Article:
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Block Island Ferry


For over a century and a half, Block Island has been a renowned New England getaway destination. With the birth of clean, comfortable, and reliable sea transportation (like the Block Island Ferry), visitors from all over discovered the fun and beauty of the island.

In 1909, Beatrice Ball wrote a book entitled Block Island: An Illustrated Guide that was part history of the island and part reference for local businesses. In it, she describes the familiar sites that you know today through the lens of an early 20th century resident of the island.

How much has changed on Block Island and how much has stayed the same? Read on to find out!


Steam ships first came to the island in the 1850s and were the primary source of transportation for tourists to the island. The only steamer that made the trip year-round was the George W. Danielson. Other ship companies traveled back and forth to the island in the summer and early fall from mainland locations including Providence, Newport, New London, and Long Island.

While there was no such thing as bicycle or moped rentals at the time, that didn’t mean there weren’t ways of getting around once on Block Island. Visitors in harbor area had the ability to take a horse-drawn trolly line to their local destination. For trips further inland, carriages were available for rent.


The “bathing beaches” were also a draw back in 1909. Most beaches offered bath-houses for to accommodate beach-goers. And what kind of chic, exciting swimwear would you see being worn as you wandered up and down Crescent Beach?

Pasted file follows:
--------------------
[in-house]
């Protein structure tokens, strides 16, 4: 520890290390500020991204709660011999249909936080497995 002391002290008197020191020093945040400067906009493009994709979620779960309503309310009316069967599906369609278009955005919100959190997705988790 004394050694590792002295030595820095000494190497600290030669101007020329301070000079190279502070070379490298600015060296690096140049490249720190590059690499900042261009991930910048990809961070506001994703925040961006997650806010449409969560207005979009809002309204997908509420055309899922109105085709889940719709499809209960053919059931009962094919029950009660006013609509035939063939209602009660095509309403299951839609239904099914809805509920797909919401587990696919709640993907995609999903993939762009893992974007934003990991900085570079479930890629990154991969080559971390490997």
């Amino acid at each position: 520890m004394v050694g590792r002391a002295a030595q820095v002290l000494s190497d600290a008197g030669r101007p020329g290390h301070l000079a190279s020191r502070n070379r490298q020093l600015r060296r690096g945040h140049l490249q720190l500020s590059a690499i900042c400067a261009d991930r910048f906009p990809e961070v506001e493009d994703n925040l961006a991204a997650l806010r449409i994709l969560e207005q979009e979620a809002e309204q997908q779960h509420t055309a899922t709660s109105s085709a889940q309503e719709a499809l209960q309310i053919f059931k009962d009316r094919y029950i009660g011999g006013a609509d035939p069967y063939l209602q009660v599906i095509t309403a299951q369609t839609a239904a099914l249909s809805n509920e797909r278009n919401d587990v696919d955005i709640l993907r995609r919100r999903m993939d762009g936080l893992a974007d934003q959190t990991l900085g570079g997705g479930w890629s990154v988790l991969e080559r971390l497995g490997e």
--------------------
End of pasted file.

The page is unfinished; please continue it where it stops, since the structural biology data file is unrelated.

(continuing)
Most women would be in dark blue, wool dresses with puffed sleeves, sailor collars and fancy caps all adorned with bows. And don’t forget the long black stockings and laced up slippers, ladies! Gentlemen had the luxury of having exposed arms and legs with their dark, woolen, one-piece swimsuits. Make sure you cover that top, fellas! Men going bare-chested at the beach was illegal at the time!


Looking for some authentic New England-style cuisine on the island? Lucky for you there was 4, count them 4, restaurants on the island in 1909: the American Restaurant, Barber’s Restaurant, Clam Bake Pavilion, and Mott’s Restaurant. All offered a traditional fish dinner and, in the case of Mott’s in New Harbor, these meals would be “served upon arrival of [the] steamer.”

Now that you’ve had your fill of fish stew you might be looking for a place to rest for the night. Unlike the restaurant selection, you have 25 different hotels to choose from. A few of these lodgings still exist today. An overnight stay at the Atlantic House would have run you $2.00. However, if you wanted something a bit more “high-end”, a room at the Spring House would have cost you a whopping $3.50!


The beaches and restaurants weren’t the only form of entertainment on the island. There were also plenty of other activities to partake in! On the Spring House grounds you could play tennis, bowl or golf. Three times a week, locally sponsored baseball teams would also play for the visitors’ amusement.

Want to do something a bit more scenic? Scrolling around the island, you could view the “deplorably out of repair” windmills that used to produce Block Island’s once famous meal. Once at the seashore, take in the majestic ocean view and view various shipwrecks that “may still be seen below the cliffs, and along the beach.”

Don’t forget to text your friends about your trip! The Western Union telegraph line to Narragansett Pier was available at the Ocean View Hotel and U.S. Weather Bureau Building. 

While a lot of things are different, it’s no surprise that the people’s love of Block Island has stayed the same. If you’re interested in Ms. Ball’s book on the island, you can read the entire thing here: https://bit.ly/3z1zr5t 

Whether it’s 1909 or 2022, everyone loves to Sail Away…